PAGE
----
Pets column: Is a pocket pet for you?I have always been an animal lover. As a child, one of my favorite springtime activities was going to the local feed store to look down into the bins of chicks and ducklings and gaze wistfully into the cages of rabbits on display.
By: Amy Miller, For the Budgeteer News
I have always been an animal lover.
As a child, one of my favorite springtime activities was going to the local feed store to look down into the bins of chicks and ducklings and gaze wistfully into the cages of rabbits on display. Critters of all shapes and sizes fascinated me, and my parents quickly learned that none were off limits to the question, “Can I have one?”
In fact, I distinctly remember how I got my first rabbit. After seeing an ad for baby bunnies in the newspaper one summer morning, I spent the day cleaning the house from top to bottom as a surprise for my parents. When they returned home from work and discovered my handiwork, I slyly mentioned the ad. Although I now realize I wasn’t fooling anyone with my impromptu cleaning spree, my parents decided to let me answer the ad and we picked up my new friend that night.
I learned a lesson that day: Good behavior is sometimes rewarded. Over the next few weeks I learned another valuable lesson: Regardless of cost or size, all pets require commitment and responsibility.
It is easy to fall in love with adorable small animals such as hamsters, gerbils, mice, and rabbits. Soft fur, tiny twitching noses, and petite paws make these “pocket pets” irresistible.
Pocket pets can make wonderful companions. They may be a good choice for those who cannot own a cat or dog because of space or rental restrictions. Typically, these small animals cost less and their shorter life spans don’t call for the 10- or 20-year commitment a kitten or puppy might. But before deciding to get any new pet, it is crucial to do your research.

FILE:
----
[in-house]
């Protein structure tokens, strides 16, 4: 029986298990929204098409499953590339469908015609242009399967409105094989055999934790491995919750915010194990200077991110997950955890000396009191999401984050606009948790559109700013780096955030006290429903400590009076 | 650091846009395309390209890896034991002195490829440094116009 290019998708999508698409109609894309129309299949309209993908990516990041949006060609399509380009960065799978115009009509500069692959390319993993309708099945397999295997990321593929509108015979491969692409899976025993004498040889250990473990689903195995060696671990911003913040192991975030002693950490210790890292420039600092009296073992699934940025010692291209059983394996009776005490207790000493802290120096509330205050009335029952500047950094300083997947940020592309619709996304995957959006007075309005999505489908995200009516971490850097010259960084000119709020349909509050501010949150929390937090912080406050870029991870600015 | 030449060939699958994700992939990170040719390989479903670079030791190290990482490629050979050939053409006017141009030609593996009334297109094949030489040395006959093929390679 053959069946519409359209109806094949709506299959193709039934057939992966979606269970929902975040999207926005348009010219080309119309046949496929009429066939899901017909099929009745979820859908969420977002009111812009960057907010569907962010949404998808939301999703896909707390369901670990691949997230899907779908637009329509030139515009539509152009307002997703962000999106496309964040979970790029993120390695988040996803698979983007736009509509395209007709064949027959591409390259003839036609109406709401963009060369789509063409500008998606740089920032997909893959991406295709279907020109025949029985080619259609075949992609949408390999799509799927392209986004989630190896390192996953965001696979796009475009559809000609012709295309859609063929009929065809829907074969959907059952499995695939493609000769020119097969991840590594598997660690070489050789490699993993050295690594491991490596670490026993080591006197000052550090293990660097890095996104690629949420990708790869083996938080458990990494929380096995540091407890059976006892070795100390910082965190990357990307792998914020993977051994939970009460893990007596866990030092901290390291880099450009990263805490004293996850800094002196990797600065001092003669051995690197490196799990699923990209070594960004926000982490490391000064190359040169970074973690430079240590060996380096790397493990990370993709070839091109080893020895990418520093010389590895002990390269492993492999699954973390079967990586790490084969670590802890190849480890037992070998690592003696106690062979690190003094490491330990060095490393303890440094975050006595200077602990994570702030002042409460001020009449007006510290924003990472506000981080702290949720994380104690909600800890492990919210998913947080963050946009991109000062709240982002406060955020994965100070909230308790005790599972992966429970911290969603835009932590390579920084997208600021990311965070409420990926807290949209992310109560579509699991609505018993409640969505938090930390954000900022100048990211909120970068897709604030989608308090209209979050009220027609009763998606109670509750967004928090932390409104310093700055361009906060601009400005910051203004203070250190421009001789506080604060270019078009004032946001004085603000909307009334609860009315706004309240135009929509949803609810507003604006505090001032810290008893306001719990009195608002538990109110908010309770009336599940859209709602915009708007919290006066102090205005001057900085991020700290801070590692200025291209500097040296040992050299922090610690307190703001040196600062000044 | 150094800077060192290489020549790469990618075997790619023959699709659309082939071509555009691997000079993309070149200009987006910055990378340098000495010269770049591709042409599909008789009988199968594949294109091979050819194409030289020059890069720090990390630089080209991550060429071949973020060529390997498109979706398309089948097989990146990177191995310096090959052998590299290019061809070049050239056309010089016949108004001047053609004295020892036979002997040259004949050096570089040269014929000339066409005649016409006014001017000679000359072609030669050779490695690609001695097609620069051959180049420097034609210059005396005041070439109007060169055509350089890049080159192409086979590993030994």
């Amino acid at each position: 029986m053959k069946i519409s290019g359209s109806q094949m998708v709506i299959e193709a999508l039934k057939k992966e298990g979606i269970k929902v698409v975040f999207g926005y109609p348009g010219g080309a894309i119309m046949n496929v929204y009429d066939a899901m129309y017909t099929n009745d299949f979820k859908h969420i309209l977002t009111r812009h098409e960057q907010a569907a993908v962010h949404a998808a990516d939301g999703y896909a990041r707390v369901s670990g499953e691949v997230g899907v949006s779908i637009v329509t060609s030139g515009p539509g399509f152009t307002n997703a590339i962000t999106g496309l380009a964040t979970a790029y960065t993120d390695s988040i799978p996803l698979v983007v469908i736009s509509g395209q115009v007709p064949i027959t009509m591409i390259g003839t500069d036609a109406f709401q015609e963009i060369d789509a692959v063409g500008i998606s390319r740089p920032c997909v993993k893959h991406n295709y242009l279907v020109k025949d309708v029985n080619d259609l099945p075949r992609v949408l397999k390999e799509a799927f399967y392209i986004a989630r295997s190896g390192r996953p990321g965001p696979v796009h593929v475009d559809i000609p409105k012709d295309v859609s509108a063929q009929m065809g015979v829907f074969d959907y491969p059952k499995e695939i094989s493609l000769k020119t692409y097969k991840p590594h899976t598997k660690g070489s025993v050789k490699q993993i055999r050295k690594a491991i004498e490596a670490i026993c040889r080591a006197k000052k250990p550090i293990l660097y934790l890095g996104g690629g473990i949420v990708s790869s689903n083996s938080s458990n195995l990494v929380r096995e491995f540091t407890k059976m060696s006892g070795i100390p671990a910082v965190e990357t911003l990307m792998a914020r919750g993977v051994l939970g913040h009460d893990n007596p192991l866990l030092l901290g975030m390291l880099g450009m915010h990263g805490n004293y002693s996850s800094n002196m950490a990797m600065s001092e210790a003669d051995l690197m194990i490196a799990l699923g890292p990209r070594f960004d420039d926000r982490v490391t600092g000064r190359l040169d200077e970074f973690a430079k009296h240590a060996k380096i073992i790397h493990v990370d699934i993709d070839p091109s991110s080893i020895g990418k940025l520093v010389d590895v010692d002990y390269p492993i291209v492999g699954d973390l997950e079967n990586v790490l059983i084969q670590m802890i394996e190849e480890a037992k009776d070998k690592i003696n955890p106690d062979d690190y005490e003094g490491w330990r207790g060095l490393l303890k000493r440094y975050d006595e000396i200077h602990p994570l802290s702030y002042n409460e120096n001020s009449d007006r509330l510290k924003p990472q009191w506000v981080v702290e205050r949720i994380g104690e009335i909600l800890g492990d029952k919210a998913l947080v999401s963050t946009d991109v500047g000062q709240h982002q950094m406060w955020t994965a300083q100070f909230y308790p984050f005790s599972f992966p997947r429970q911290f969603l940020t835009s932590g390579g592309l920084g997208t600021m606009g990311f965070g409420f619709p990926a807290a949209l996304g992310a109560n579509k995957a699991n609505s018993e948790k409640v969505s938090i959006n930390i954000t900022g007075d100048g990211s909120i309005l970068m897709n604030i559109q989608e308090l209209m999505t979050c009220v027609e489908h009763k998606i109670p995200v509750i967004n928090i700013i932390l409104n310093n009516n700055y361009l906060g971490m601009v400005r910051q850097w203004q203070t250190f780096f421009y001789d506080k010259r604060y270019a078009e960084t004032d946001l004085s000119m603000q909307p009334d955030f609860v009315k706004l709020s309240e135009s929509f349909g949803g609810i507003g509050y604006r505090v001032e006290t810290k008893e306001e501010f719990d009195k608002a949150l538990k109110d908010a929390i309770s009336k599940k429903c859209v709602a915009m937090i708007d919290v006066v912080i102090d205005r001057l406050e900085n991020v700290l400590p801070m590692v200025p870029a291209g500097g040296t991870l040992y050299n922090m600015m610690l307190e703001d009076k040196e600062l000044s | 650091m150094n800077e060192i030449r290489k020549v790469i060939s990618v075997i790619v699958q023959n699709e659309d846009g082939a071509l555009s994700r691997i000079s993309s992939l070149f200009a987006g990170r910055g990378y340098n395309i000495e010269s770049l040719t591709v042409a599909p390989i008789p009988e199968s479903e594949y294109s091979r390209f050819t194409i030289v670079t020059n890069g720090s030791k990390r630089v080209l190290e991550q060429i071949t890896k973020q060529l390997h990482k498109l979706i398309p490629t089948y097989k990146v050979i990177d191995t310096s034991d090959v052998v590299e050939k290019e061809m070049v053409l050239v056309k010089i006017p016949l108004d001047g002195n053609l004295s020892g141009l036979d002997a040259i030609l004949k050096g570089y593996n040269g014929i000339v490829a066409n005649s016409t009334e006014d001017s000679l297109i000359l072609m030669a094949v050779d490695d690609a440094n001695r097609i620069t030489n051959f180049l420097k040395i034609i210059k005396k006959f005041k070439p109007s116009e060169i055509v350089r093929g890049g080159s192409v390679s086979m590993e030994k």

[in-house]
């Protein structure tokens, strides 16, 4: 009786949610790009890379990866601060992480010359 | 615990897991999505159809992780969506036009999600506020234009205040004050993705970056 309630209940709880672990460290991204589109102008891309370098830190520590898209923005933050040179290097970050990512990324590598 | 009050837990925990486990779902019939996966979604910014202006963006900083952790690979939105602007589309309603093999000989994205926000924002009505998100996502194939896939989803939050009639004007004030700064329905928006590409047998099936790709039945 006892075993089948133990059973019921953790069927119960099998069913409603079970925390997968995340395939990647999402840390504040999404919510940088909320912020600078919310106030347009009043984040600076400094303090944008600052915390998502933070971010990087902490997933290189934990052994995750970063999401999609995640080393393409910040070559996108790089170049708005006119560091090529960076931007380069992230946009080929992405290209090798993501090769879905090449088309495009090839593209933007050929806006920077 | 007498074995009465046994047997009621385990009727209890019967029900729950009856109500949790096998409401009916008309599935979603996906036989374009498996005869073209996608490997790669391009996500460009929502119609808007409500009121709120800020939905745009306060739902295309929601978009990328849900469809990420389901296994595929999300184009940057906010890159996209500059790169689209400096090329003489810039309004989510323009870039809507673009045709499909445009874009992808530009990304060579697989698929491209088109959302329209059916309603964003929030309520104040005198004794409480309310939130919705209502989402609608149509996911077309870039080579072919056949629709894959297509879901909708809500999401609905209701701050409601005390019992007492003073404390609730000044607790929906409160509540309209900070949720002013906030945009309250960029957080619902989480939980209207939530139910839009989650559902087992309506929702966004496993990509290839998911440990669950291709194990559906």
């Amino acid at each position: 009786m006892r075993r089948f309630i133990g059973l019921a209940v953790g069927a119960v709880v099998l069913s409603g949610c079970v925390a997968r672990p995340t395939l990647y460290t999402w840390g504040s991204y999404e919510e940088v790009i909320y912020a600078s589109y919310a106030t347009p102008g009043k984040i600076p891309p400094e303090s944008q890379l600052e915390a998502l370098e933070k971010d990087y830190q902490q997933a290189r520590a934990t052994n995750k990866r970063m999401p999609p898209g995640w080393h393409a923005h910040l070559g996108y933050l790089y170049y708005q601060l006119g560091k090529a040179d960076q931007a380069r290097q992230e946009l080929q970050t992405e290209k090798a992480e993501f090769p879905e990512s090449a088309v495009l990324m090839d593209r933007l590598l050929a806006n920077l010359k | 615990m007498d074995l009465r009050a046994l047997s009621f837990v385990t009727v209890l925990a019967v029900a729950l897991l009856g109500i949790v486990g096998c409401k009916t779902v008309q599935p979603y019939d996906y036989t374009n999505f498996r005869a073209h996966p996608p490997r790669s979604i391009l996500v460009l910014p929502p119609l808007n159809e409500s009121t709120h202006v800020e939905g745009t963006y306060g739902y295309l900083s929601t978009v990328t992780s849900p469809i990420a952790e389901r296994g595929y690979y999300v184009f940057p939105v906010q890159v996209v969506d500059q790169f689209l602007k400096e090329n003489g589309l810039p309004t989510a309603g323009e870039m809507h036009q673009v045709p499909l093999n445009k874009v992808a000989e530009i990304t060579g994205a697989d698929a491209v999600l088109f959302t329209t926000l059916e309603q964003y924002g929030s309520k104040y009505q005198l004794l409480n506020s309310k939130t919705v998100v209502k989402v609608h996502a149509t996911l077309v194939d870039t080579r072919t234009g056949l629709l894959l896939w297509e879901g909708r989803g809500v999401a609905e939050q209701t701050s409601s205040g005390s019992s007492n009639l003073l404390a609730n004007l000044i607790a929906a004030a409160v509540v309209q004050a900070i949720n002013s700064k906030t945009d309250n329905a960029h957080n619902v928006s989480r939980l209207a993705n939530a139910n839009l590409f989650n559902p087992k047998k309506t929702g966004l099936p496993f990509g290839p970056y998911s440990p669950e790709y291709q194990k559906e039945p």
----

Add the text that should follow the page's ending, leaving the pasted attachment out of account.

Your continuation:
The Humane Society of the United States has a website with helpful articles about different species that can be used to research a potential new pet. These articles contain interesting facts that may surprise you. For example, did you know that the lifespan of a mouse, rat, or hamster is about two to three years while that of a guinea pig or rabbit is roughly five to seven? That rabbits need chew toys for the health of their teeth, plenty of space to play, and can be litter-box trained? That hamsters are nocturnal and may not be the best choice for a light sleeper? That rats are very smart and social animals? Gathering this type of information on each species’ specific needs will help you decide which is right for you and help you plan and prepare for your new pet.
As mentioned above, a small animal can cost less than a cat or dog. But before you get that $4-mouse, consider the cost of setup and care.
While each species has its own specific needs, most require a cage, water bottle, food dish, toys, exercise wheel, and hiding house just to get started. Take into account ongoing costs of food, bedding, and replacement equipment, and it may be surprising how quickly it adds up. Before choosing a pet, make sure these expenses are included in your budget.
Remember to budget for medical emergencies and routine veterinary care as well. Give yourself time to find a veterinarian who specializes in the type of animal you choose.
As with any new pet, anticipate a lifestyle change. You’ll need to set aside ample time to give meals, clean cages, and interact with your furry companion.
As always, once you’re prepared for a new pet, think adoption first.
A quick search on the Petfinder website showed almost 900 rabbits, guinea pigs, mice, hamsters and other pocket pets within 500 miles of Duluth awaiting new homes. With proper research and preparation, they could be welcomed into yours.
And parents, consider yourself forewarned if you return from work to find a freshly cleaned house.
Amy Miller is the marketing and communications manager for Animal Allies Humane Society. She lives in Duluth with her husband and three adopted pets: dogs Maverick and Goose, and a cat named Buddy Love.